Had there been any other President except Trump, and had John Bolton as NSA less than 100% success in deciding his policies, similarly cutting comments would have been made of them. What comes out in the book is not a characterisation but a caricature of Donald Trump, ignoring the fact that he has (in action, if not in word) been among the most hard-hitting of US Presidents where both China and Russia are concerned, despite Bolton’s hints about a closeness between Trump, Xi and Putin. The Russian leader does command a country that is still a Great Power and could once again be a Superpower, and it is logical to want to establish a relationship with him. Indeed, Trump in a possible second term or a 46th President may do a China in reverse in the future, winning over Russia to help fight China, the way Beijing was conscripted by Washington against Moscow in the days before the USSR began to visibly implode. This seems an impossibility at present, but so did a rapprochement between Mao and Nixon in 1972.

Sunday 2 August 2020

Moon, Kim seek 'peaceable, mighty Korean nation' ( Sunday Guardian)


What Kim is offering are a ‘verifiable mutual series of measures designed to ensure that the option of war gets taken off the table’ in the Korean peninsula.

Supreme Commander of the Democratic People’s Republic of Korea (DPRK), Kim Jong Un is much less dogmatic about ideological correctness than his father Kim Jong Il (who was deeply influenced intellectually by Russia). Grandfather Kim Il Sung, on the other hand, was essentially a Korean patriot (or nationalist), much the same way as Mao Zedong was a Communist Chinese patriot, who more than doubled the territory controlled by Beijing since taking over power in 1949. Kim Jong Un takes after his grandfather in the sense that his self-defined mission (according to those with close access to his thinking) is to ensure the creation of a “Mighty Korea”. In other words, to “recapture in the future the glory that was Korea in the past”. It may be remembered that the Korean nation has a long civilisational history and tradition, parts of which originate in India. The DNA of Indian royalty is held by some Korean nationalists to flow in their veins, because of the migration to Korea in the distant past of a princess from India and her retinue, and despite their proximity to China, many in the North Korean hierarchy look upon India in a friendly manner, in contrast to their views on Japan, which are viscerally and near-universally hostile.

Unlike Kim Il Sung, who was ready to go to war to achieve his objective of unification, Supreme Commander Kim Jong Un “does not want war and is instead looking to a guaranteed peace on the Korean peninsula”. After the manner in which Saddam Hussein and subsequently Muammar Gaddafi were despatched to the afterlife despite surrendering their WMD stockpiles in exchange for explicit promises of non-aggression by NATO, the third generation leader of North Korea from the Kim family is “solid as a rock that only nuclear capability will protect him and the country he commands” from a similar fate. Hence, what he is offering on the table are a “verifiable mutual series of measures designed to ensure that the option of war gets taken off the table” in the Korean peninsula. It is perhaps because any “unilateral and unprovoked” attack on either the RoK or Japan is ruled out by those with access to the Supreme Commander that RoK President Moon Jae-In seems ready to fashion a rapprochement with Kim Jong Un such as would open the DPRK to investment from the southern part of the peninsula and dispel continuing fears of conflict across the DMZ. Initially, South Korean backtracking on Moon’s initial moves in the direction of a “Bright Sunshine” policy towards North Korea led to the belief in Pyongyang that the elected President of South Korea was less than sincere in his protestations of peace and cooperation. Subsequently, the view has gained currency in the pool of decision-makers in North Korea that “it is pressure from Japan exercised mainly through Washington rather than lack of sincerity” that has forced President Moon to temporarily push into the icebox plans for greater cooperation with the North.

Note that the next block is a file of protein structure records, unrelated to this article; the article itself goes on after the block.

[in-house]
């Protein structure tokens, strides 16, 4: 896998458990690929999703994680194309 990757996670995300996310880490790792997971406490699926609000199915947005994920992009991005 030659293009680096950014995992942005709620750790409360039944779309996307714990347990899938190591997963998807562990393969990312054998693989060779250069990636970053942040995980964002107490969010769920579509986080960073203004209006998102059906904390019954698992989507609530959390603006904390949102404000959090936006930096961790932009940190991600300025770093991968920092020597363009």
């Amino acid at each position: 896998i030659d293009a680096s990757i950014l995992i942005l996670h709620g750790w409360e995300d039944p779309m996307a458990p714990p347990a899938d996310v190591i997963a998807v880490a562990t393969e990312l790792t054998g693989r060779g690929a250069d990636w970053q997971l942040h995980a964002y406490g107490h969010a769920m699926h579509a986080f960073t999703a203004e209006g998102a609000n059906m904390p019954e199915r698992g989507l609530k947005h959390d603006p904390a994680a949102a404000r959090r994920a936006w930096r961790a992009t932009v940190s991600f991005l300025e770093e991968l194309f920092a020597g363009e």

Halting either nuclear and missile development until the objective of second strike capability reaching the US east coast is achieved, or dismantling the governance structure in North Korea, has from the start been off limits for the DPRK, although “Boltonians” within the US Beltway still believe both to be possible. More than “nine confirmed attempts to physically liquidate the Supreme Leader and those around him” have been identified by the pervasive security apparatus of the DPRK, and the previous regime of President Park Geun-Hye has been “either the prime mover or associated with six of these”. Since President Moon came to power in Seoul on a peace and prosperity platform in 2017, at least a few suspected assassination efforts have been traced, although the “finger of guilt” has been pointed not to President Moon but towards the “anti-Trump US deep state”, some operations being carried out together with “collaborator elements” in South Korea. Although no evidence has been discovered of a Tokyo hand in such attempts, the view in Pyongyang is that the assassination attempts had encouragement and possible clandestine support from Japan. Whether such suspicions are accurate or not is a matter of conjecture. Both the “Bright Sunshine” policy as well as a solution based on “One Nation Two States” was suggested by India’s first professor of geopolitics in his efforts at ensuring an assured peace on the peninsula. Kim Jong Un seeks to develop the DPRK in the manner that the PRC has since the 1980s, so that the two Koreas would be bigger in overall GDP than Japan, a country that along with the US figures repeatedly in the minds of those in studying the security challenges for Pyongyang. Both Kim and Moon are in their different ways Korean patriots with immense pride in their people. Those interested in a Bright Sunshine policy must be chafing at the restraints put on the RoC by Washington. Interestingly, John Bolton is a backer of Joe Biden in the 2020 polls, in whose team the Atlanticists enjoy a significant advantage over those alive to the reality of the Indo-Pacific century, and to fashioning a policy matrix relevant to the 21st rather than the 20th century.